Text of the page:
Saturday, September 19, 2009

Valentino - The Last Emperor


I have to admit that I have never taken much of an interest in the legendary Italian designer Valentino. Sure he makes very beautiful and intricate evening dresses, but that's about it. In fact I have been much more intrigued by his long time partner Giancarlo Giammetti who always says very interesting things in interviews.


The movie Valentino - The Last Emperor starts with the 2007 fall/winter couture show in Paris. The looming question is "when will Valentino retire?". His answers are either cryptic or snappy, you can tell that he doesn't like to be reminded that he is getting older and that times are changing.

Posh Spice gone old? No it's just a duchess friend of Valentino.

Valentino and Giancarlo are no longer the owners of the company that they spent 45 years to build and you can tell it's hard letting it all go. As Giancarlo says about the new and rather young chairman " He is a nice guy, very simpatico, I like him as a friend, but whatever he says, it has no value to me"

During the filming of the documentary the story takes a new turn. Another investor buys the business and it becomes clear that Valentino's days tare numbered. "It's another time now, it's all about money"
Giancarlo says dryly.

Lip balm break. Valentino and Giancarlo.

Giancarlo is the person you get to know the best through this movie, not Valentino. Valentino seems very distant, rather vain and doesn't say much of value. During the movie I actually started to wonder what Giancarlo sees in Valentino (except for his talent that is). Giancarlo touches on that subject in one emotional scene "He will never tell me directly how much he cares or how much he is grateful and how much he understands what I have done for him."

On of the rare glimpses inside his studio.

I thought I would love this movie, but I was disappointed. It tries to tell many stories but ends up telling no story at all. Compared to many of the other fashion movies I have watched and reviewed, this one stays on the surface, there is no passion, no rawness. Though the dresses are a delight to watch and it's interesting to hear about the company takeovers and the demise of couture. As Valentino notes when he goes through a rack of vintage dresses for a retrospective "To make this kind of embroidery today you would have to sell an Italian bank".

5 comments:

  1. I'm a journalist (not fashion) and like to sew. In addition I am studying television production and learning how to edit digitally (for films and tv).

    I just watched Valentino: The last Emperor and was totally disappointed. This movie fails as a documentary. It does not draw us into its subject or make us feel any empathy for him, it does not seem to have a point of a view or a clear message. There is no tension in the story. Why do we CARE about this person? How does Valentino fit into the larger world of couture?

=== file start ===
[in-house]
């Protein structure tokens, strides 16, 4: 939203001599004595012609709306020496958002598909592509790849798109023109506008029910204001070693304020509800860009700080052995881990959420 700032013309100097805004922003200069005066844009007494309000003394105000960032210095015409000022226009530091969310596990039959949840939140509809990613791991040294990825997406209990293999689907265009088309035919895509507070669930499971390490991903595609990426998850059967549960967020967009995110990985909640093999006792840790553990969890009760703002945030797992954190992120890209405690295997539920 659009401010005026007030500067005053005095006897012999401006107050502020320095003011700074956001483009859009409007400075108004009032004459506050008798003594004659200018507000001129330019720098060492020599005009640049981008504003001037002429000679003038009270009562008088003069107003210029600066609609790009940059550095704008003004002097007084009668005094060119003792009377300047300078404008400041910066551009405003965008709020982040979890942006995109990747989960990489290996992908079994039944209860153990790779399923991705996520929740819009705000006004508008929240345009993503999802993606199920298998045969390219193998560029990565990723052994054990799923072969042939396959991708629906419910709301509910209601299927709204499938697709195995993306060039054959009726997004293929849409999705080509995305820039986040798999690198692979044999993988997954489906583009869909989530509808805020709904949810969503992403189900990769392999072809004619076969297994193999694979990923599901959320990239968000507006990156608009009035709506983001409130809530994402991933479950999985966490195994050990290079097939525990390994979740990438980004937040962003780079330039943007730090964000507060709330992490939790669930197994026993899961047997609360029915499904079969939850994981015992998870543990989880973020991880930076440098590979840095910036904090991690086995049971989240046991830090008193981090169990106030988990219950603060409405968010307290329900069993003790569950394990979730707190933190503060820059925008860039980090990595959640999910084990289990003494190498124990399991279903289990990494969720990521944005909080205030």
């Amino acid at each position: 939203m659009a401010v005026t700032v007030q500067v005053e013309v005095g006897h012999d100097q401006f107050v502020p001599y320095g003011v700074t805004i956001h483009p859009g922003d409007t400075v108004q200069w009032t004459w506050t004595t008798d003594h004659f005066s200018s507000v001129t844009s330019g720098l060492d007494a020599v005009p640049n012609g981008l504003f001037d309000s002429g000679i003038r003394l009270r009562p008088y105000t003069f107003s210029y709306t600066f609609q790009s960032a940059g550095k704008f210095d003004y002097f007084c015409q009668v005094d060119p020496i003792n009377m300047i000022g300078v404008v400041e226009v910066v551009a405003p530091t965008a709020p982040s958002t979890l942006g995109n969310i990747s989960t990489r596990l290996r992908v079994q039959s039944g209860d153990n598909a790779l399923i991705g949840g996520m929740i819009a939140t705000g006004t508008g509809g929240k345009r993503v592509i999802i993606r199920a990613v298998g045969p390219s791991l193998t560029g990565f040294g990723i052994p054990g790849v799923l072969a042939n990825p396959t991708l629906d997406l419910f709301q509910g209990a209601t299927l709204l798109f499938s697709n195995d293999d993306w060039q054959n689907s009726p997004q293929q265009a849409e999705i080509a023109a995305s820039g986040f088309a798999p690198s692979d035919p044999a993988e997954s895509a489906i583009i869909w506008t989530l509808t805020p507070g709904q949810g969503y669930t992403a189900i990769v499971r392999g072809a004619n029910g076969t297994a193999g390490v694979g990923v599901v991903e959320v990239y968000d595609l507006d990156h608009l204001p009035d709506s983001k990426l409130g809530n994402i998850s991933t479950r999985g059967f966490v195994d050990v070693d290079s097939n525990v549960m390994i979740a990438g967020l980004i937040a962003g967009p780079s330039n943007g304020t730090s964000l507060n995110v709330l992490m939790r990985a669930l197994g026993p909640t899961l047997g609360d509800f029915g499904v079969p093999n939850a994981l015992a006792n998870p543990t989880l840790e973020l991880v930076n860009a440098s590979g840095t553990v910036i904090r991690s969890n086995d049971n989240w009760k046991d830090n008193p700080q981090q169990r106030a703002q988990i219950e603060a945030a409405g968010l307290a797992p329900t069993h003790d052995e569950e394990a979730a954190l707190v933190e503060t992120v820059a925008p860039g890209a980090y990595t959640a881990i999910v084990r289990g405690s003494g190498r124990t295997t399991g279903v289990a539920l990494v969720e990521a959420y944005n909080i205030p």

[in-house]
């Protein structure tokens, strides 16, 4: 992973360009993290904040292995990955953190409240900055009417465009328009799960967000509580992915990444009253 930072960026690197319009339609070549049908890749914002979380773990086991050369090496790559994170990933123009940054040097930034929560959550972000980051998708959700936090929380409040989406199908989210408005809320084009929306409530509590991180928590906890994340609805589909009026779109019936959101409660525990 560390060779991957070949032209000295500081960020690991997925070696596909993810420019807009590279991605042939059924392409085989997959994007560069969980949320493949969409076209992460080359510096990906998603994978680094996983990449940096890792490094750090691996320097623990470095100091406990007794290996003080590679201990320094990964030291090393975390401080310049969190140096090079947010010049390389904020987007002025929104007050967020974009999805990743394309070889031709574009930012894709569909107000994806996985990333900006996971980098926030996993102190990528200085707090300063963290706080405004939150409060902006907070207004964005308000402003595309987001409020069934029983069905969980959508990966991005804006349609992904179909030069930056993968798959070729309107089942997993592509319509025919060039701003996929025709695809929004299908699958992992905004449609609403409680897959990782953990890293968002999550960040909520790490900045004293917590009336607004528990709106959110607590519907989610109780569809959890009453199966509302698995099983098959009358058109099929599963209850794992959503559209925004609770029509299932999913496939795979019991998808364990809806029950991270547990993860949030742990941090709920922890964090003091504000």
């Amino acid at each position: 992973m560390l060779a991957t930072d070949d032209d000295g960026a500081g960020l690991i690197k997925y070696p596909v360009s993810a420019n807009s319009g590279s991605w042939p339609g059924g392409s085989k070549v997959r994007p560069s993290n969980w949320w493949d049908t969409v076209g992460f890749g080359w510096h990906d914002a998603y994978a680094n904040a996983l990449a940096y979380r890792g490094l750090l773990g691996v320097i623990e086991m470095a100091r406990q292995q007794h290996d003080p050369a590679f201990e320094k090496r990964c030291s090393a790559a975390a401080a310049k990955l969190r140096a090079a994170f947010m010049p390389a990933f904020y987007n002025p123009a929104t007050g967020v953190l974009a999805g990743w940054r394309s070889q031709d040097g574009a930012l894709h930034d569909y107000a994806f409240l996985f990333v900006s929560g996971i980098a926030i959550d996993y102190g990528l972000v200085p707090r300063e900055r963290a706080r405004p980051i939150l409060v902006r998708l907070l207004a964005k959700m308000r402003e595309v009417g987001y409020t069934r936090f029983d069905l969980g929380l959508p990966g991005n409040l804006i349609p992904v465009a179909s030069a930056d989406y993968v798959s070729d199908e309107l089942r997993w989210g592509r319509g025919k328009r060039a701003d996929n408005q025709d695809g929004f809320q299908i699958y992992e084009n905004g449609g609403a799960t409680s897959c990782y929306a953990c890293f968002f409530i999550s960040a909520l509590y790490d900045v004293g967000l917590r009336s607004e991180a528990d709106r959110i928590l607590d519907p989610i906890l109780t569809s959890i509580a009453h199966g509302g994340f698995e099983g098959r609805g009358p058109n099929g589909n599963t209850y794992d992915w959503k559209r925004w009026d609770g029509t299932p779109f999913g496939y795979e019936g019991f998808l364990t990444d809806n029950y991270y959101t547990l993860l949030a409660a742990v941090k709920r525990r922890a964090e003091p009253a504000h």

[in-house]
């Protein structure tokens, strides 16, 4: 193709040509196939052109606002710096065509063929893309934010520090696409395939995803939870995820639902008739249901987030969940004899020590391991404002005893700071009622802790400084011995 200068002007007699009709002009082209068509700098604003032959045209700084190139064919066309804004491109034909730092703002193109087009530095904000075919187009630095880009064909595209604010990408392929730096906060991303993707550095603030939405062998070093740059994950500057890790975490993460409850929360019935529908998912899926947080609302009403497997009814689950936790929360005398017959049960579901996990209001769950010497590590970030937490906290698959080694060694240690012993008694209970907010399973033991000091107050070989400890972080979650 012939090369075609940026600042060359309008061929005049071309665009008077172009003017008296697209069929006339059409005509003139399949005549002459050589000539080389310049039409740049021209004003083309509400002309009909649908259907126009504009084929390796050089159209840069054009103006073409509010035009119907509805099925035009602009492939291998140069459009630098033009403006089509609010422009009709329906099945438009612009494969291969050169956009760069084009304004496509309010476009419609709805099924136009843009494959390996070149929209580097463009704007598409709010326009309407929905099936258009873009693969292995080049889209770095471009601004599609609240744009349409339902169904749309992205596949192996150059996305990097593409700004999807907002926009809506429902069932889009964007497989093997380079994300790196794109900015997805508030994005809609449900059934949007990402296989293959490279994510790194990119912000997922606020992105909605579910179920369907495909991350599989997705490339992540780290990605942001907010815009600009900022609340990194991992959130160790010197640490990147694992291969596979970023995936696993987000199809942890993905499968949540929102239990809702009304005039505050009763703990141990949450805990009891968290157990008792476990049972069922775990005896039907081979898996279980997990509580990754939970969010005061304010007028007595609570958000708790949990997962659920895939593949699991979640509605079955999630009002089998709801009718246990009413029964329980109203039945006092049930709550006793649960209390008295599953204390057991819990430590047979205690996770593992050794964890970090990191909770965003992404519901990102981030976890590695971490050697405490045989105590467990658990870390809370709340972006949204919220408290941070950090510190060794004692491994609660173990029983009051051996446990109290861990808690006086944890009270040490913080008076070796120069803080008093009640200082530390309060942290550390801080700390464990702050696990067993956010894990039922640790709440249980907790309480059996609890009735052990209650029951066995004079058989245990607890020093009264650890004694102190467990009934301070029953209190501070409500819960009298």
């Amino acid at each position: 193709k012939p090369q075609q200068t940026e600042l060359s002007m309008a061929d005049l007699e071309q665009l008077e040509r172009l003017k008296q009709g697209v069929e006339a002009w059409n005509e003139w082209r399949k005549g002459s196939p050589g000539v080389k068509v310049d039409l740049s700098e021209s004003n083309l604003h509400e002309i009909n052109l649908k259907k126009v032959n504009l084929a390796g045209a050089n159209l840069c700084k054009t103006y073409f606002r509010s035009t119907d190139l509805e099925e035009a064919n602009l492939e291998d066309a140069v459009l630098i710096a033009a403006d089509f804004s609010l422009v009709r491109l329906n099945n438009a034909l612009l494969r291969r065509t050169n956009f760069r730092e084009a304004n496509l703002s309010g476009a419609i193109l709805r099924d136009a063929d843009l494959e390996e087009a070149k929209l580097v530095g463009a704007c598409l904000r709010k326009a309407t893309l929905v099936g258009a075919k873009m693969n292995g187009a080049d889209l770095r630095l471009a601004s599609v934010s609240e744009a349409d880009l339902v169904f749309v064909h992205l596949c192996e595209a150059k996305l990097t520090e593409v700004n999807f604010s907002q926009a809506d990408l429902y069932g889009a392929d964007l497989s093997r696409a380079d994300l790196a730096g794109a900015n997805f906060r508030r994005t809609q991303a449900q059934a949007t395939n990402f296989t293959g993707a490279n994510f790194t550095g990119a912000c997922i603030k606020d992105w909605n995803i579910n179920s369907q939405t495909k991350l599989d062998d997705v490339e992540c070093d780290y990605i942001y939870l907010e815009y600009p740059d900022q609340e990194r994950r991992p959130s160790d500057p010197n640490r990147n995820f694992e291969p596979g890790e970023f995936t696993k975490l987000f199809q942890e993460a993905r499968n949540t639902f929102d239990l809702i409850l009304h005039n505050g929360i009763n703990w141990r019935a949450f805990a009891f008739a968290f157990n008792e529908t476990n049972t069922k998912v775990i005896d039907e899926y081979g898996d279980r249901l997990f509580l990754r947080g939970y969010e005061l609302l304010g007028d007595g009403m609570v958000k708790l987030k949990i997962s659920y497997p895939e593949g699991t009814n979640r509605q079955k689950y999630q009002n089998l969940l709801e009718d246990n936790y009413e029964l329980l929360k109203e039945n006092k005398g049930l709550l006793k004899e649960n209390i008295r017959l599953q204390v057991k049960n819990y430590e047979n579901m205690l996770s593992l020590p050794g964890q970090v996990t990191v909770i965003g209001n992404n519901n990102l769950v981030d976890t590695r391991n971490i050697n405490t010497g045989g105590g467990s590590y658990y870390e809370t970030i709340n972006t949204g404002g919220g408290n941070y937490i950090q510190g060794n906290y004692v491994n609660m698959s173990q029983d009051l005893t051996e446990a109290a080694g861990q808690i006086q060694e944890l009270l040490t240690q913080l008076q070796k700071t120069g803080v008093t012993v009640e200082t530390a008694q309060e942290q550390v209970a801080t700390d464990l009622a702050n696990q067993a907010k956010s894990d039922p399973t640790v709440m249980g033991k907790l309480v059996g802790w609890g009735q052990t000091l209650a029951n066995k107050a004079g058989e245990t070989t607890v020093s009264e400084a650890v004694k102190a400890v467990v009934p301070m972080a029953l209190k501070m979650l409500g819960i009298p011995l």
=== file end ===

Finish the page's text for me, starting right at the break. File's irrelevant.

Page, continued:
Why are there no in-depth interviews with his clients, his peers and his employees?

    Why are we subjected to same ramblings, over and over, by Giancarlo? Who cares about boring business stuff?

    How can someone have made such a boring movie about such an interesting subject?

    Simple, the director is a newbie who is a Vanity Fair editor. He had access to Valentino, but was too afraid to actually dig into his subject.

    If this movie were shown on TV it would be panned.

    Truly a waste of my time, though the gowns were beautiful. (Speaking of beautiful gowns, there was NEVER a freeze frame so the viewer could appreciate the details.)

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  2. >>Anon: I agree with many of your criticisms. They spent almost 2 years and probably LOADS of money only to come up with something that is lukewarm at best. I too think that the lack of tension and depth is it's biggest problem and I'm surprised by it's fairly high rating over at IMDB.

    Though I do find the buisness side interesting, since it's a driving force in fashion, but again they never managed to tell an exciting story about that either.

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  3. I can't believe these comments. (And I'm depressed that one of you claims to be a journalist.) Neither of you get the fact that this film is all about the pursuit of excellence. It's a pursuit that can make people scratchy and difficult, seemingly haughty and remote. The film is a triumph and it gives us a rare view inside a creative partnership that lasted almost 50 years. I now plan to buy the DVD when I can. What really astonishes me about the panning you two give this film is the uninformed arrogance with which you do it. But as they say, confidence is one of the benefits of ignorance. The giveaway is the comment from Johanna at the end about how interested she was in the business side. Yeah, right - because big business has always done so much for creativity ...

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  4. >>Shelly: Ouch, "uninformed arrogance" is a harsh word to use. I think it's just a matter of opinion and your's is neither more or less worth than mine or any others commenters. I think we just have different perspectives on what makes a good movie. And as for me finding the business of fashion being fascinating, well I am just very interested how things in society interacts. I have the biggest admiration for Valentino, he is a creative genius, but the movie (from a dramaturgy perspective) could have done a better job in telling the story about that legacy IMHO.

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  5. The section I liked the best was actually watching the seamstresses work. :) I also liked the British man who takes care of V's many estates.

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